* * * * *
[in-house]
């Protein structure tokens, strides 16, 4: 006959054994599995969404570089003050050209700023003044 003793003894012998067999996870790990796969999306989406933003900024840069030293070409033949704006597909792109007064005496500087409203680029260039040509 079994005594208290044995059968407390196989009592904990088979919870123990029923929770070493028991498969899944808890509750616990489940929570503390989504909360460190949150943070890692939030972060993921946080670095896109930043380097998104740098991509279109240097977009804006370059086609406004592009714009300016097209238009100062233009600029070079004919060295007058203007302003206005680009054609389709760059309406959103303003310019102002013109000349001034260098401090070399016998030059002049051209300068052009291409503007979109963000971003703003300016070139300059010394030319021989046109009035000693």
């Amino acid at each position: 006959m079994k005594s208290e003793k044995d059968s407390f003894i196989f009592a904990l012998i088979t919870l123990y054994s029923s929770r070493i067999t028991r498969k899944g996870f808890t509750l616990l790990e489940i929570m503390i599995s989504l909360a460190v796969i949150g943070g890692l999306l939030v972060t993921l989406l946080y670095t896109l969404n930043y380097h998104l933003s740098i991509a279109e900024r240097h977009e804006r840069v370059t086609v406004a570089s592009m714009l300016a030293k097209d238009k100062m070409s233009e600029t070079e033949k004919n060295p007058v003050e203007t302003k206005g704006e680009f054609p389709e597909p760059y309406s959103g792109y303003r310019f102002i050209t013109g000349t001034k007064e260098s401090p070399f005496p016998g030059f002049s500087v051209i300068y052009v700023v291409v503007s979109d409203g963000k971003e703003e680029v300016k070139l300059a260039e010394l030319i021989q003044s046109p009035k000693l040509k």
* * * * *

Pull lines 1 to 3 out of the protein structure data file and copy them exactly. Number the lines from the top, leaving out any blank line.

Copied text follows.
[in-house]
């Protein structure tokens, strides 16, 4: 006959054994599995969404570089003050050209700023003044 003793003894012998067999996870790990796969999306989406933003900024840069030293070409033949704006597909792109007064005496500087409203680029260039040509 079994005594208290044995059968407390196989009592904990088979919870123990029923929770070493028991498969899944808890509750616990489940929570503390989504909360460190949150943070890692939030972060993921946080670095896109930043380097998104740098991509279109240097977009804006370059086609406004592009714009300016097209238009100062233009600029070079004919060295007058203007302003206005680009054609389709760059309406959103303003310019102002013109000349001034260098401090070399016998030059002049051209300068052009291409503007979109963000971003703003300016070139300059010394030319021989046109009035000693």
């Amino acid at each position: 006959m079994k005594s208290e003793k044995d059968s407390f003894i196989f009592a904990l012998i088979t919870l123990y054994s029923s929770r070493i067999t028991r498969k899944g996870f808890t509750l616990l790990e489940i929570m503390i599995s989504l909360a460190v796969i949150g943070g890692l999306l939030v972060t993921l989406l946080y670095t896109l969404n930043y380097h998104l933003s740098i991509a279109e900024r240097h977009e804006r840069v370059t086609v406004a570089s592009m714009l300016a030293k097209d238009k100062m070409s233009e600029t070079e033949k004919n060295p007058v003050e203007t302003k206005g704006e680009f054609p389709e597909p760059y309406s959103g792109y303003r310019f102002i050209t013109g000349t001034k007064e260098s401090p070399f005496p016998g030059f002049s500087v051209i300068y052009v700023v291409v503007s979109d409203g963000k971003e703003e680029v300016k070139l300059a260039e010394l030319i021989q003044s046109p009035k000693l040509k």